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Publisher's Summary

The story of the world's largest, longest, and best-financed scientific expedition of all time, triumphantly successful, gruesomely tragic, and never before fully told. The immense 18th-century scientific journey, variously known as the Second Kamchatka Expedition or the Great Northern Expedition, from St. Petersburg across Siberia to the coast of North America, involved over 3,000 people and cost Peter the Great over one-sixth of his empire's annual revenue.

Until now recorded only in academic works, this 10-year venture, led by the legendary Danish captain Vitus Bering and including scientists, artists, mariners, soldiers, and laborers, discovered Alaska, opened the Pacific fur trade, and led to fame, shipwreck, and "one of the most tragic and ghastly trials of suffering in the annals of maritime and arctic history."

©2017 Stephen R. Bown (P)2018 Tantor

What listeners say about Island of the Blue Foxes

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Vivid History of Russia's First Contact In Alaska

An excellent and detailed account of Imperial Russia's first expedition to Alaska (circa 1740). The author's depiction of the 10 years that it took to ready the exploration and the hardships faced by all is almost beyond belief. Although the book is interesting throughout, I found the efforts to find a cure for scurvy and the survival after a shipwreck to be truly sad and riveting.
The reader, Steven Crossley, is wonderfully clear and well paced in his performance.
A real insight into the ``unknown'' and first contact of Europeans with Alaska. Highly recommended to those listeners (and readers) interested in the exploration of North America.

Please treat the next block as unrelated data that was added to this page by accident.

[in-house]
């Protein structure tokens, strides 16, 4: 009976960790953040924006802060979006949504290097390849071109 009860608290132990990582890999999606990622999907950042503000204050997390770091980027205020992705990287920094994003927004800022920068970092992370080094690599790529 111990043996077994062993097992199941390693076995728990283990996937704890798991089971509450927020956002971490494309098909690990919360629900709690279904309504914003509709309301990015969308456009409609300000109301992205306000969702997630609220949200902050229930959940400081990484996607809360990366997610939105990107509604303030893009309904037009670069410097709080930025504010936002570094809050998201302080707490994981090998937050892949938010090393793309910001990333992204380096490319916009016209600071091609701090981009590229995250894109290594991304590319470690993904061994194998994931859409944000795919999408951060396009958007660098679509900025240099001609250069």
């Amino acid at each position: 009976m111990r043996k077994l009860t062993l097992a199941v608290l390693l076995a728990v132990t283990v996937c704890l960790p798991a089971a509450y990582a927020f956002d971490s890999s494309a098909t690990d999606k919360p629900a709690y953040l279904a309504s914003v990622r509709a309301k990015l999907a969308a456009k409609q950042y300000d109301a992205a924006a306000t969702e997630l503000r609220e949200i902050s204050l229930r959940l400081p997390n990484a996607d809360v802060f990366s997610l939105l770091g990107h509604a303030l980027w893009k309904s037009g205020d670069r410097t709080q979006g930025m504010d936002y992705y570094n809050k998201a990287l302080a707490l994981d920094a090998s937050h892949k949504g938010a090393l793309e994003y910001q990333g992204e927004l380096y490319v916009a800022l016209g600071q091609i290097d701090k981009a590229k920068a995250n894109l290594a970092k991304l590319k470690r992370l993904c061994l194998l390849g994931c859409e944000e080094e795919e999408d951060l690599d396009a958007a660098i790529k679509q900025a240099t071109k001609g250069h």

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a fantastic story

this history is one I was never made aware of and it stands as interesting, important and daring as so many others. if you like historical adventure and exploration stories this is a must listen...

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They Almost Didn't Come Back

I knew nothing about Russian history before listening to this book. An amazing story of survival that could have never been told if not for hard work in harsh conditions after becoming castaways on an island. What would you do if you shipwrecked on an undiscovered island with no trees to make a raft to sail somewhere else? Something that still keeps me thinking after finishing the book is what happened to Chirikov's two missing launch boat crews after they reached the landing spot? We'll probably never know... But if not for Steller's ingenuity we probably would only know about Chirikov's voyage to Alaska.

I finished this book in about 2 days because it's so good.